The Jindal administration’s financing plan for privatizing operations of six LSU hospitals got clearance Tuesday from the federal health agency.
But the good news — which has been long in coming — was coupled with the potential of a $190 million financial blow to the state.
The same federal agency disallowed Louisiana’s use of advance lease payments to prop up the deals — meaning the state must come up with other funding sources to cover the expense.
The federal Centers for Medicare and Medicaid Services had questioned the administration’s use of up-front lease payments as it initially rejected the hospital deals. CMS chief Marilyn Travenner stated that the arrangement amounted to Louisiana trying to get extra federal Medicaid dollars to repay private managers for those advance payments. That constituted “a hold-harmless arrangement” that is not allowed under federal rules, she said.
State Department of Health and Hospitals Secretary Kathy Kliebert said the state will appeal the CMS decision. There will be no immediate impact on the state budget because of an appeals process that can take years to complete, she said.
Federal approval of the financing plans means the private companies operating the public hospitals can receive a higher level of reimbursement for care of the poor and uninsured. The hospitals are in New Orleans, Lafayette, Bogalusa, Lake Charles, Shreveport and Monroe.
CMS, which provides a majority of the health care funding in the state, must approve state plan changes involving Medicaid. The privatization agreements are worth more than $1 billion annually.
In early May, CMS rejected the administration’s initial financing plans over the lease payment issue. The private companies are leasing hospitals and equipment from the state.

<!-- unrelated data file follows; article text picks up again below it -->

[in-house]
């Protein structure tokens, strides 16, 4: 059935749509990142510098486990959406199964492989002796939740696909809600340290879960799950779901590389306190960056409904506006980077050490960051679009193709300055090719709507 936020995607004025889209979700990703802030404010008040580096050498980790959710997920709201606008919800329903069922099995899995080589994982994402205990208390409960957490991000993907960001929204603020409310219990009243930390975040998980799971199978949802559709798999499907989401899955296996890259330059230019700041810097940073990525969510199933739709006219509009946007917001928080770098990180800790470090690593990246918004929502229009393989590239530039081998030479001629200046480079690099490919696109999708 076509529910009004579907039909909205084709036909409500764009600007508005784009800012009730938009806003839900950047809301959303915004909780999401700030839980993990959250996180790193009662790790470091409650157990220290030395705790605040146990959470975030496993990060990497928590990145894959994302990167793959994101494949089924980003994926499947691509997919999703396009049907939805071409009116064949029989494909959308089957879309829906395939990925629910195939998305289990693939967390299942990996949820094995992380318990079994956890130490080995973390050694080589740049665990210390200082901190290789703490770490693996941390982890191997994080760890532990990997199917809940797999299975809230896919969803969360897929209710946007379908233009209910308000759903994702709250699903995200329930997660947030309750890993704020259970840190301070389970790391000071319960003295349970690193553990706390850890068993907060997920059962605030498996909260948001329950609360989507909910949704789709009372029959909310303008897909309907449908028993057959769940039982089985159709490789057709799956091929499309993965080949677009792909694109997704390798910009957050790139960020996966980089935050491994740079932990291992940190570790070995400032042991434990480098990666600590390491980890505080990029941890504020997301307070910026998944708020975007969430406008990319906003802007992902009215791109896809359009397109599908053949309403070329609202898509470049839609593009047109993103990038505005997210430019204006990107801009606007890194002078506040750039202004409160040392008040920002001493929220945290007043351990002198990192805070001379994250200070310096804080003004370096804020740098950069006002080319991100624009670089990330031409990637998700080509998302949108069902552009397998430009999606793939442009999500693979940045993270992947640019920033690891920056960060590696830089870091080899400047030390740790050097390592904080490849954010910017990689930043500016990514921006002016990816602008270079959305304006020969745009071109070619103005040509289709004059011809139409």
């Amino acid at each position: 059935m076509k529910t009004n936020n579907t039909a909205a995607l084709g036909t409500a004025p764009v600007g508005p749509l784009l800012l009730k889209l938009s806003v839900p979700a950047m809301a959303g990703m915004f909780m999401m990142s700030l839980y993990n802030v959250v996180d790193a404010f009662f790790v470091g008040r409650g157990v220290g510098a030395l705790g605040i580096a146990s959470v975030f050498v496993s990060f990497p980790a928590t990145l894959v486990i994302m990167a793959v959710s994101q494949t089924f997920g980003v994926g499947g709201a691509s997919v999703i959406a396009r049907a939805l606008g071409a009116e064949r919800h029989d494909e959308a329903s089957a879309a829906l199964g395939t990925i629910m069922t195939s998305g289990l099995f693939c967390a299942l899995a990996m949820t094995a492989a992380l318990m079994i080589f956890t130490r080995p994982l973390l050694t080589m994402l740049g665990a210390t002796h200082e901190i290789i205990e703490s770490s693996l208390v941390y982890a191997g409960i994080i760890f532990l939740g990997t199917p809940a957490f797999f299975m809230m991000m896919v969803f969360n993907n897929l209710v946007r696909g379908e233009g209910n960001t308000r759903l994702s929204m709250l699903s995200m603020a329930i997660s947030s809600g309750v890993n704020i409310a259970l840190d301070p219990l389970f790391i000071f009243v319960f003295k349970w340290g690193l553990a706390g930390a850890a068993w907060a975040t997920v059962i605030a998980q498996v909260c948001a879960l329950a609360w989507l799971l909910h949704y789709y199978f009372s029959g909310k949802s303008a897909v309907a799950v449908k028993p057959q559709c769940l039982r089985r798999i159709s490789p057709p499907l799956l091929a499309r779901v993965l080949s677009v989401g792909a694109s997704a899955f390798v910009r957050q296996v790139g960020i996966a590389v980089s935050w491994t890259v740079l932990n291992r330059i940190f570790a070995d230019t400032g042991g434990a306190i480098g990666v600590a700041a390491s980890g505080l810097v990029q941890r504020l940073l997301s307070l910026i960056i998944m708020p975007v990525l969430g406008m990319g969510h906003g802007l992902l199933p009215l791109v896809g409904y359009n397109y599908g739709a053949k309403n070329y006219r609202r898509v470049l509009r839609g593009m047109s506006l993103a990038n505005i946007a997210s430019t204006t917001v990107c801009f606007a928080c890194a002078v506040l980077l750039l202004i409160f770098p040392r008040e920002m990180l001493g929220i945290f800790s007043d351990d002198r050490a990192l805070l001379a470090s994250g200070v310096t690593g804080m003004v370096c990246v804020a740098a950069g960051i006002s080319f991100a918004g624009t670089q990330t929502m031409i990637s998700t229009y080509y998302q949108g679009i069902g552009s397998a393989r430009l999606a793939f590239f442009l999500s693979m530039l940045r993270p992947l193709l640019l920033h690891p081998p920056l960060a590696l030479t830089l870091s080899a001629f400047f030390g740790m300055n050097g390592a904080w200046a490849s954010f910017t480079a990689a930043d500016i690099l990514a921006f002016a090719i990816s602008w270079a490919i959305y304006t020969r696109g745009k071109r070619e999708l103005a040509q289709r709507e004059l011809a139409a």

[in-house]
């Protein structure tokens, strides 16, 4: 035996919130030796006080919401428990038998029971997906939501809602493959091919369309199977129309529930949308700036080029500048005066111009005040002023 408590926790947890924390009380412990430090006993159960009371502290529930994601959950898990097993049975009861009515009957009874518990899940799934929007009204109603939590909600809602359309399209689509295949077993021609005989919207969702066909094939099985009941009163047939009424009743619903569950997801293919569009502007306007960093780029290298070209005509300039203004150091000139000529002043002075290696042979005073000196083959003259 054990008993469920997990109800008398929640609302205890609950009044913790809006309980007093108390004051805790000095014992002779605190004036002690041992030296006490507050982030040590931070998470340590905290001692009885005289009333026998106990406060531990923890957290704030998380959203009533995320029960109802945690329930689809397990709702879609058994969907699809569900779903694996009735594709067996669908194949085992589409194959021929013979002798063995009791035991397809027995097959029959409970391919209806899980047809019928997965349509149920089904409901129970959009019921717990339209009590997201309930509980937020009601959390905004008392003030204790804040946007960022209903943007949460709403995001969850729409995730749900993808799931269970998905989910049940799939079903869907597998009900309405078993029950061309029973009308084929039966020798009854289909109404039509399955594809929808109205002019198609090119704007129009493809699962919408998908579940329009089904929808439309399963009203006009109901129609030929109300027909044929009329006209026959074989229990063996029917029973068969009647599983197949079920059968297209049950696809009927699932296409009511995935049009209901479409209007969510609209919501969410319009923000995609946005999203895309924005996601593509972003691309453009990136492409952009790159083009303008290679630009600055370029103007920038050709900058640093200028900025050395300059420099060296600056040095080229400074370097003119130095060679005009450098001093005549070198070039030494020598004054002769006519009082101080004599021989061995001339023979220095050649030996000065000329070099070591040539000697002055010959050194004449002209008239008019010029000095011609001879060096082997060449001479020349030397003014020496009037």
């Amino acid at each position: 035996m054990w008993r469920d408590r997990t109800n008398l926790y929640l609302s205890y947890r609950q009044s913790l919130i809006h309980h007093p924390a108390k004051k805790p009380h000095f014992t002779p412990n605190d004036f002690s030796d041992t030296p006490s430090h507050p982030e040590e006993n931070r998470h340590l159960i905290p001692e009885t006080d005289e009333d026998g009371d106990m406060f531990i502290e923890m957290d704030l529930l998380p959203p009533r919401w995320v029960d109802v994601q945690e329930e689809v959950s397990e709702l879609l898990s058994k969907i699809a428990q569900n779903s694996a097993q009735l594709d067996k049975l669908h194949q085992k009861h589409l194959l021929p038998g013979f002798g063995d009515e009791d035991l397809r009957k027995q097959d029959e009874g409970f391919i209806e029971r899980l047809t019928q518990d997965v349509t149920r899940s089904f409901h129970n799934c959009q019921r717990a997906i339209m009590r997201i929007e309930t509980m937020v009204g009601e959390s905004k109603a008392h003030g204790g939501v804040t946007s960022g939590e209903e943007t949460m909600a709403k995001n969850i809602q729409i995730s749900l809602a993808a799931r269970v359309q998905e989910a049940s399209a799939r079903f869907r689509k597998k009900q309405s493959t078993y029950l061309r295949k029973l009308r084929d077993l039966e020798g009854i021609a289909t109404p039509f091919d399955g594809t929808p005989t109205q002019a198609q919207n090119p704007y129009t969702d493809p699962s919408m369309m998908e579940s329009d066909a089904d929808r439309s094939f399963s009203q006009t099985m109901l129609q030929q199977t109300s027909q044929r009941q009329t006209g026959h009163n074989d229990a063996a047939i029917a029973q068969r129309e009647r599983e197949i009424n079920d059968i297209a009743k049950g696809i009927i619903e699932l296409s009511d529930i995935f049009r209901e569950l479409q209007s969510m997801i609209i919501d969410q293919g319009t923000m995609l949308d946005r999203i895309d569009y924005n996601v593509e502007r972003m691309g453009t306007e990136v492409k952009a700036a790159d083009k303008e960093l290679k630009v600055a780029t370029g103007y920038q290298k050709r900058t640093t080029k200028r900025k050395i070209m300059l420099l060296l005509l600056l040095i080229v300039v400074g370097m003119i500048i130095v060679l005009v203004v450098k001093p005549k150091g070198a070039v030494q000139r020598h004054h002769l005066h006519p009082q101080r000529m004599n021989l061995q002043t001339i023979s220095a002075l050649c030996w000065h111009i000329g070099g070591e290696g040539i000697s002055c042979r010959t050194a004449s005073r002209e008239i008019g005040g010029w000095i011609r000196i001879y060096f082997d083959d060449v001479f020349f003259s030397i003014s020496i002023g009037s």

The state then eliminated any link to the $260.8 million in up-front lease payments in a revised federal submission.
Under the revised plan, the state creates the new classification of “Louisiana Low-Income Academic Hospitals,” which would get special higher reimbursement levels based on how many poor and uninsured are served. The federal government sets its reimbursement rates to the classification, rather than to the specific hospitals.
CMS raised more questions and the state revised the deals again, eliminating funding guarantees to the private operators which had bothered federal authorities. In return, the private partners would get an early out provision, if things go awry and the financing isn’t working for them. It is those arrangements that finally won CMS approval.
The new cooperative endeavor agreements also limited the private partners obligation to provide “core” and “key” services at the LSU hospitals.
Both Kliebert and Gov. Bobby Jindal expressed pleasure with the CMS approval.
“The public-private partnerships are making access to care for primary, specialty and surgery services a reality for thousands of Louisiana residents,” Kliebert said in a statement. “We are so pleased to have the final approval from the federal government so that we may continue to care for the health care and wellness needs of our commuities.”
“The partnership hospitals are revolutionizing health care around the state, and now they’ll be able to continue their work to reduce patient wait times, expand access to quality care and tran the doctors of tomorrow right here in Louisiana,” Jindal said in a prepared statement.